a theatre, film & pop culture review
I hope we get to spend a hundred diseases together.
– Joan, Nursing
When you walk through a hallway, it’s with the knowledge, or the hope, that you’re walking towards something — a room, a person, an ideal. There’s a sense of optimism, purpose, or, at the very least, relief — relief that you’re almost there, wherever “there” may be. Adam Rapp‘s vision of the hallway offers no such easy relief. In his The Hallway Trilogy at Rattlestick Palywrights Theater, the typically transitional space offers only closed doors, one after another. Locked, closed doors. Rundown, grimy, locked closed doors in a Lower East Side tenement (thanks to Beowulf Boritt‘s über-realistic design) .
The trilogy spans a century in this one decrepit hallway, beginning with Rose in 1953. A young, troubled actress (sensitively portrayed by the always stellar Katherine Waterston) searches for the recently deceased Eugene O’Neill who once kindly offered her a bit of professional encouragement. What she finds instead is a slovenly super (Guy Boyd) bearing the famed playwright’s moniker, and a ragtag group of tenants: the overly-patriotic Russian coronet player (an endearing William Apps); the resigned, widowed teacher (Sarah Lemp) who suffers from unrequited love for him; her sister, a vixenish redhead who shamelessly pays the rent in the only way she can (Julianne Nicholson); the earnest Italian-American Commie enamored of her (Louis Cancelmi); the smooth-sleazy meatballs salesman who strangely, ominously knows and takes care of each of them (Danny Mastrogiorgio); Marbles, the creepy, nearly-mute clown who entertains with his clever physicality (Nick Lawson); and finally, Rose’s husband (Logan Marshall-Green), desperate to find her, love her, support her (of course, he’s too late with all that).
Rapp directs this, the lightest and most contrived of his three plays (Rose is able to encounter all these colorful characters to such an intimate degree because the super has the convenient penchant of changing the locks on late-paying tenants), as broad, naturalistic comedy. Actors inexplicably stand with the backs solidly to the audience for minutes at a time, exchanges that should be ominous are only mildly disconcerting, and each moment is drawn out unnecessarily, trying the audience’s patience. While the Rappian dark underbelly is present (despite the atypical lack of violence, nudity, or any kind of strong language), as a director, the playwright fails to highlight it, and only the most intuitive of his talented cast — Mastrogiorgio — is able to cast any kind of dark shadow.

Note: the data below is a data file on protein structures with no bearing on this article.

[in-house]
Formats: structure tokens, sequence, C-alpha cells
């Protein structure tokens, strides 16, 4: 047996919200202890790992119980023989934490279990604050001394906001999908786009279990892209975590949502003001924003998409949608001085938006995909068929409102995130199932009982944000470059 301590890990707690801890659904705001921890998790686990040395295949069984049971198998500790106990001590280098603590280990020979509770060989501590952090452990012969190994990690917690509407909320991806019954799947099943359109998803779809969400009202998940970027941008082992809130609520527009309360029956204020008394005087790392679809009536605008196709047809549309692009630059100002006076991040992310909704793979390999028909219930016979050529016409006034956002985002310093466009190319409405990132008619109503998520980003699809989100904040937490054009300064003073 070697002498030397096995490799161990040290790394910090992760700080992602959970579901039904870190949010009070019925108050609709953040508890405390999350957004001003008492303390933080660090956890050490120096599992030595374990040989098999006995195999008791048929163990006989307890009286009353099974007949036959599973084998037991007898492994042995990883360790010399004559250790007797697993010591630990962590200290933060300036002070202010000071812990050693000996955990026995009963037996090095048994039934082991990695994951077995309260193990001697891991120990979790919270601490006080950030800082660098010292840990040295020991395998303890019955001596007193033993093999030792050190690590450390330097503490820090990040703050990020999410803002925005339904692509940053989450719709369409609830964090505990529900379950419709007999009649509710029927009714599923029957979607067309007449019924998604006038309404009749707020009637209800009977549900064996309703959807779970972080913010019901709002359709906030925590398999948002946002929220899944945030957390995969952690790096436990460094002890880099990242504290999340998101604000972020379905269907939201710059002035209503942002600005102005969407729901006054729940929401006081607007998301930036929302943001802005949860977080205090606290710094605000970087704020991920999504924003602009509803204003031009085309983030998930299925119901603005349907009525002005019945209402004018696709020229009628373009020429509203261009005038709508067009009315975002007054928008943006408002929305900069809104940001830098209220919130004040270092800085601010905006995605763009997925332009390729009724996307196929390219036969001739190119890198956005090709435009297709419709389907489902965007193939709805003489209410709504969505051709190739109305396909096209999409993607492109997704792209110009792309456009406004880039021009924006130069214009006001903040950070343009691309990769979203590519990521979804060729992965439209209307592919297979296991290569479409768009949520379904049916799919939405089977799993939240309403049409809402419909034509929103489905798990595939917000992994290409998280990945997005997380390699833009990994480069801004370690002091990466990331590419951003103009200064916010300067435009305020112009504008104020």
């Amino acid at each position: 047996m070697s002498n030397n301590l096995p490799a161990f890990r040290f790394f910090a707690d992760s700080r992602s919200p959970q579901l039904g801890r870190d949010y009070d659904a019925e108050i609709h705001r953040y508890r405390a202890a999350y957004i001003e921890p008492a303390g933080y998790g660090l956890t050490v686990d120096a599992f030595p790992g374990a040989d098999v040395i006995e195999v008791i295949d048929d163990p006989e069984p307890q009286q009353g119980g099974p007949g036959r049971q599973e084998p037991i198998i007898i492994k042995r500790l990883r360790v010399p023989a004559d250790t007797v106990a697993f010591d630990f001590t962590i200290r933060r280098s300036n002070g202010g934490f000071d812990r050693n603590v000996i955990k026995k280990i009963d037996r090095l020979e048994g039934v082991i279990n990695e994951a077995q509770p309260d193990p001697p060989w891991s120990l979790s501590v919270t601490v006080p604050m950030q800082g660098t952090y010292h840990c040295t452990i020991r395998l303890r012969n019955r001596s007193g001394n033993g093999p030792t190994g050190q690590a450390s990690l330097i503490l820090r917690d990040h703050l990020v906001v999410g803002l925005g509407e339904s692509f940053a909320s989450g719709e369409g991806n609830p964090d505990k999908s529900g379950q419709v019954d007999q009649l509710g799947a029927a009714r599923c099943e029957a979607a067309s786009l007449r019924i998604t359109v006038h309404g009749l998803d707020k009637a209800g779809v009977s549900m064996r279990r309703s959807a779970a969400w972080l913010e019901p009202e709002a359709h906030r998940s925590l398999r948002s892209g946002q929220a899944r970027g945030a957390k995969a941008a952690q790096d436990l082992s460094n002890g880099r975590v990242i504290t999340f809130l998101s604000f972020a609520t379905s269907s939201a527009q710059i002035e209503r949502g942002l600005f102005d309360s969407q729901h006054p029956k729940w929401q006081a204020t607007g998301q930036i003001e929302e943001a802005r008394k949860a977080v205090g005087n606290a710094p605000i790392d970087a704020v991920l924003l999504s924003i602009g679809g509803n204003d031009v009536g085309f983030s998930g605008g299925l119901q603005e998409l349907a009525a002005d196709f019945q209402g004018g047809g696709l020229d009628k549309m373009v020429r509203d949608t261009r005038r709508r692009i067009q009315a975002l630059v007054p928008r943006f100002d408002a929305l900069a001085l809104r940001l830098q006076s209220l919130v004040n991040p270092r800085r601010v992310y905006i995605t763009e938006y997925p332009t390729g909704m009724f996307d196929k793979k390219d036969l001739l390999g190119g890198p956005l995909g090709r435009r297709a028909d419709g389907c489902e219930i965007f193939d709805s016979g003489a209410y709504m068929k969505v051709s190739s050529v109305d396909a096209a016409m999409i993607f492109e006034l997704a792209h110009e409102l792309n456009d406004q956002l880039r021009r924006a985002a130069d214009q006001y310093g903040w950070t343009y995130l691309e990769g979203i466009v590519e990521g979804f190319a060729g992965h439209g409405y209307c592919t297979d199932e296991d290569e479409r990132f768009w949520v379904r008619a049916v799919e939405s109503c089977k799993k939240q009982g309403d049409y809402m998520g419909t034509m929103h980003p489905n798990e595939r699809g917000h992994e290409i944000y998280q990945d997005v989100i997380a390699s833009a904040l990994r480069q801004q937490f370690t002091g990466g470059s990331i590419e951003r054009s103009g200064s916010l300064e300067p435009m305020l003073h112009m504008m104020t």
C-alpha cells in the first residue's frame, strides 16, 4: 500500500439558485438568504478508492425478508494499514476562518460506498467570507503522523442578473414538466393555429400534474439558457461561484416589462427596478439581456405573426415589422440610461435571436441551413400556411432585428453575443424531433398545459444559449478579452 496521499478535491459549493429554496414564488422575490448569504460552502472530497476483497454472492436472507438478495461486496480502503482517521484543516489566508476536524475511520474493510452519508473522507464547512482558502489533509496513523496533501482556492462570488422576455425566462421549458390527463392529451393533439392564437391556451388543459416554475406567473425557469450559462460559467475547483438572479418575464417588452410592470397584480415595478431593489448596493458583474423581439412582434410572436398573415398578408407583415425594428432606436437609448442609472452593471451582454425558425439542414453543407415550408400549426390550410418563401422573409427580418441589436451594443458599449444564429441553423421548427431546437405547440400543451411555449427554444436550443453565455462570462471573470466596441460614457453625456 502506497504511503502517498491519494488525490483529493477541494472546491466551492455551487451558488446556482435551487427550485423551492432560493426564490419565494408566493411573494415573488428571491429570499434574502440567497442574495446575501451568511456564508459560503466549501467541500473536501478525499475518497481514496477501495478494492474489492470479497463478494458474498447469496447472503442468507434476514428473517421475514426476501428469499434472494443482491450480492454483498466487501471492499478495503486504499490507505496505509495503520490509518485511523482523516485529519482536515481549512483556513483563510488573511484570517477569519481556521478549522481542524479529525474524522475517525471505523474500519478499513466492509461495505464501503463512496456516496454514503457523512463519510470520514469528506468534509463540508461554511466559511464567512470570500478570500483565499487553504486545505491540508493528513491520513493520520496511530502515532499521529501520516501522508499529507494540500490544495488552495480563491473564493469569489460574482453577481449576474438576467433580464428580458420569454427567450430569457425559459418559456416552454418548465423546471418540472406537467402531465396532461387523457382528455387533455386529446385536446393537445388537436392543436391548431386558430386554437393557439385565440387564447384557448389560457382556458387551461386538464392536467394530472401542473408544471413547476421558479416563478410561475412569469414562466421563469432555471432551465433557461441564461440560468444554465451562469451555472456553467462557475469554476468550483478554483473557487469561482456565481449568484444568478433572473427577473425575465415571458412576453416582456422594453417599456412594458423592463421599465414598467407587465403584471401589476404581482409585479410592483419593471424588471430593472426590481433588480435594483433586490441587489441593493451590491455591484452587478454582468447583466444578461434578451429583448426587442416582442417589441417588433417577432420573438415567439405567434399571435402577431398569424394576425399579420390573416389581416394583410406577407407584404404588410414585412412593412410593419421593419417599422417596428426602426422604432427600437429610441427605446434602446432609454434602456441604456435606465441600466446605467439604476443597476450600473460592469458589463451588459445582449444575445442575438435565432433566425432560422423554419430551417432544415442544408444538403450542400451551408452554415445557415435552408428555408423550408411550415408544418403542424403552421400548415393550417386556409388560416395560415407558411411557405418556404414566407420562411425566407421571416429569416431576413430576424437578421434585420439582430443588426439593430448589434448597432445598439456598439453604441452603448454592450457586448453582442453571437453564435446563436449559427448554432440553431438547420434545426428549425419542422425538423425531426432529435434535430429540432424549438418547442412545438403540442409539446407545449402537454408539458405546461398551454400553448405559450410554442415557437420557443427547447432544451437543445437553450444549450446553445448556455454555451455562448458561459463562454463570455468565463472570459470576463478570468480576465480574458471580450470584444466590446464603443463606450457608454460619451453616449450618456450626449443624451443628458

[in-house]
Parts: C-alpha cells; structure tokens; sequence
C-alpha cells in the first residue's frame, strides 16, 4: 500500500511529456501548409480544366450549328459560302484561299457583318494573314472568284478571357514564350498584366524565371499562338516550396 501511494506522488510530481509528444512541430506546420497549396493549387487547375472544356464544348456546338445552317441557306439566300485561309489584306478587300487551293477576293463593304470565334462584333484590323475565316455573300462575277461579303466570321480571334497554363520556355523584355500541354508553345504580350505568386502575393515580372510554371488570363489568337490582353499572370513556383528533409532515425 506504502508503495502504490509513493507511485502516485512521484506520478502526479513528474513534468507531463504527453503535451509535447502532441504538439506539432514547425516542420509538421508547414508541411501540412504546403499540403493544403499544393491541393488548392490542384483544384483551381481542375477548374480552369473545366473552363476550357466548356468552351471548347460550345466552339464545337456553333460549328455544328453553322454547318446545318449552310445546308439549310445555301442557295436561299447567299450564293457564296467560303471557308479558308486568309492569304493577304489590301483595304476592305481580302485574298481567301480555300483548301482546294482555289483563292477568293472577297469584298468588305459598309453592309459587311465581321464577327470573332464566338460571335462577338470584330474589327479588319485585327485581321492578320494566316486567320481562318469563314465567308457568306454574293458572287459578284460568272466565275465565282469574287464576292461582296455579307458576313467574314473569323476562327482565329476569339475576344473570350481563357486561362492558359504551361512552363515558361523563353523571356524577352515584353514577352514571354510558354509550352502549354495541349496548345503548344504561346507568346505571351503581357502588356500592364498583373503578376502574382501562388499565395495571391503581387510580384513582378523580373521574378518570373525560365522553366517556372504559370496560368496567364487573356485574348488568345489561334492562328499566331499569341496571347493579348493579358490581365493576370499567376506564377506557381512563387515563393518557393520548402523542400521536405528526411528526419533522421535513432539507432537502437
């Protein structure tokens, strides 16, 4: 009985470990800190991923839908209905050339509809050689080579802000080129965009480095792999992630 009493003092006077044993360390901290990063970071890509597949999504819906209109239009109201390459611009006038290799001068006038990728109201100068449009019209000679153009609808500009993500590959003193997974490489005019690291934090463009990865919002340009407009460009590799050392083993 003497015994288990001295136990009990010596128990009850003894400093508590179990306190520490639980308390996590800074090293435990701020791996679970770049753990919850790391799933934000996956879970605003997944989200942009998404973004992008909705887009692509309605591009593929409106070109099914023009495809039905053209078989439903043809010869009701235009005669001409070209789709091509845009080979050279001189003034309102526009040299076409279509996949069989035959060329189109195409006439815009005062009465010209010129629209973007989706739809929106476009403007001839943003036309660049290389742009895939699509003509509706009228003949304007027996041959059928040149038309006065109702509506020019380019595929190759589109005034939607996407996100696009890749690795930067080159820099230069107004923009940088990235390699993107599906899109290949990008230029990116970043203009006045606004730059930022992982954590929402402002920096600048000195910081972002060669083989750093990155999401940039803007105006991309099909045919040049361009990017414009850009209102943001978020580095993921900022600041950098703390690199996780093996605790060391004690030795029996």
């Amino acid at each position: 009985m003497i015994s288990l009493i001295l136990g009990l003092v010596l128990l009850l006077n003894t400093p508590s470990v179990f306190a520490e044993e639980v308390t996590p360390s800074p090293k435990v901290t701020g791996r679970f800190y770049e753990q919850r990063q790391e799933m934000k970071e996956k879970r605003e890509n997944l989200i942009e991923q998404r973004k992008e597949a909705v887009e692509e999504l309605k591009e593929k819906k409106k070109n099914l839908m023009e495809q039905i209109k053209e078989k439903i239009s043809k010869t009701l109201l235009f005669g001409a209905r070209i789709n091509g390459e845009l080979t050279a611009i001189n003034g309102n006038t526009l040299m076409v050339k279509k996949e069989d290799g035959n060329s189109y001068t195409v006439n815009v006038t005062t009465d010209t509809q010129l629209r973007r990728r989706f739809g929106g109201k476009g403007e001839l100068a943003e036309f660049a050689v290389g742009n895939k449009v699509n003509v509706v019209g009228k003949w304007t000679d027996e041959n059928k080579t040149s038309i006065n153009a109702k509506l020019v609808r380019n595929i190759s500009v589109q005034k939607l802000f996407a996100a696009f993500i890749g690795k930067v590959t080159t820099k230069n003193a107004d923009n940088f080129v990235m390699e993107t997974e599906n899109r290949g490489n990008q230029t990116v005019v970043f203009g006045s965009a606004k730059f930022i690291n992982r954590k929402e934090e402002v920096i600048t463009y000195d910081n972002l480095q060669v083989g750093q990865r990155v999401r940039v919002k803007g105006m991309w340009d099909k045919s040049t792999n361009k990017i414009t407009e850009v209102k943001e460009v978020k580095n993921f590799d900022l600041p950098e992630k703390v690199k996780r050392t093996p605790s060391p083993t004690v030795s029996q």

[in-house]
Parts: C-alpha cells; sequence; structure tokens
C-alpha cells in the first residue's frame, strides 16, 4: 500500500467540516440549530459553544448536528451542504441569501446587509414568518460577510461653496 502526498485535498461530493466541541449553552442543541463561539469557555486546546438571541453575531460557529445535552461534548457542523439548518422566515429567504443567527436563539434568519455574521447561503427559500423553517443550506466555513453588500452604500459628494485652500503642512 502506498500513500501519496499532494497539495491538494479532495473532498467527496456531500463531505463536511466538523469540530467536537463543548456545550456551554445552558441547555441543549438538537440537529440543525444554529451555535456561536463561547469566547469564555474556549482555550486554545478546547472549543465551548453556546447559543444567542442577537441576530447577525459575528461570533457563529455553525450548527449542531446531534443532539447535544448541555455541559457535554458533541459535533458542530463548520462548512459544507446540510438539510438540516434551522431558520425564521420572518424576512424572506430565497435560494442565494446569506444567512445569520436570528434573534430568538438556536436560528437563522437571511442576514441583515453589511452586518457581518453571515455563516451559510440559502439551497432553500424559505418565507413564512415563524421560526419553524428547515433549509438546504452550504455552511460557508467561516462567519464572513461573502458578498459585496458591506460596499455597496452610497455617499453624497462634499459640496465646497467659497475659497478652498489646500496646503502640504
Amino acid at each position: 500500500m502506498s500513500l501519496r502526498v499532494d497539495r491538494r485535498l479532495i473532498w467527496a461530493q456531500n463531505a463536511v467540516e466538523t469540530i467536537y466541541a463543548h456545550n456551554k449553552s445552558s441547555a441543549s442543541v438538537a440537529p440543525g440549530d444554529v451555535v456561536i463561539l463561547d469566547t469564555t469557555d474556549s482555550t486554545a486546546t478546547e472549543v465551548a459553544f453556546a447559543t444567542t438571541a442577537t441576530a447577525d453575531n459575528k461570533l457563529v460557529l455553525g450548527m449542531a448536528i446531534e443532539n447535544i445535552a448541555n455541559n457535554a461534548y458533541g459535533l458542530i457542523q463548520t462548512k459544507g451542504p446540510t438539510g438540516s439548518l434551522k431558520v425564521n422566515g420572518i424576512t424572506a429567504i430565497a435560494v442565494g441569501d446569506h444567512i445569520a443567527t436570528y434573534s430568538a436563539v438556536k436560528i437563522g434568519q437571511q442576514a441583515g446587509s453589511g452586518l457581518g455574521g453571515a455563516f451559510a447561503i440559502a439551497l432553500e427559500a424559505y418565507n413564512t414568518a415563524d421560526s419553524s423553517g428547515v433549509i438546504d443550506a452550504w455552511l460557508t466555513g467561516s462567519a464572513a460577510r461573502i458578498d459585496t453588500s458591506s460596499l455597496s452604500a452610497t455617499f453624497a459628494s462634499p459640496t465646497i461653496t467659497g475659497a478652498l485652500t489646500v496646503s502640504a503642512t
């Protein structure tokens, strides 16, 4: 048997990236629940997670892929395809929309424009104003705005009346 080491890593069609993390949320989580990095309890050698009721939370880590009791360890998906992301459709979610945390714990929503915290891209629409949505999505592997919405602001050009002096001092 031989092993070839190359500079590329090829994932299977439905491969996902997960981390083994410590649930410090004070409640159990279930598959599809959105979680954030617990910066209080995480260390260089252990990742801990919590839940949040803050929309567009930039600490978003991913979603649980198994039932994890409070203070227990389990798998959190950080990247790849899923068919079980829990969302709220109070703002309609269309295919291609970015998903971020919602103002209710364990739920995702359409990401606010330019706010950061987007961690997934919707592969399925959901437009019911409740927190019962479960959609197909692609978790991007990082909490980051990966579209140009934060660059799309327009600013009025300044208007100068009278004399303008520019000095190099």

Paraffin takes place in the same hallway, only slightly more dilapidated, during the famous 2003 blackout. Directed by Daniel Aukin, this is the Rapp we’ve become accustomed to over the past decade: brooding, discontent, and almost violently ambivalent about society’s ebbs and flows. Darker than Rose, both in tone and design, but nowhere near as foreboding as the evening’s third piece, Rapp’s second play of the evening more sharply focuses on the ties that bind its alternately charming and despicable cast of characters. Preggers Margo and junkie Denny (Nicholson and Apps) are the unhappy husband and wife, and the play opens with Denny passed out on the floor after having, quite literally, shat his his pants (unsurprisingly, Rapp leaves little of the grotesque to our imaginations — the audience is offered a nice, unobstructed view of Denny’s soiled ass). Just down the hall(way), Denny’s brother, Lucas, a caustic, wheelchair-bound vet (a tremendous Jeremy Strong), who is damaged in more ways than one, is spending a sweat-soaked New York summer under the sweet care of one lonely gay man (Boyd). Things get even messier than Denny’s rear end when Lucas offers cash to a married Israeli neighbor (Maria Dizzia) to keep him “company,” a Polish gangster (Lawson) with a keen sense of humor comes to collect his due from Denny, and the Northeastern seaboard goes dark for days during an insufferable heat wave.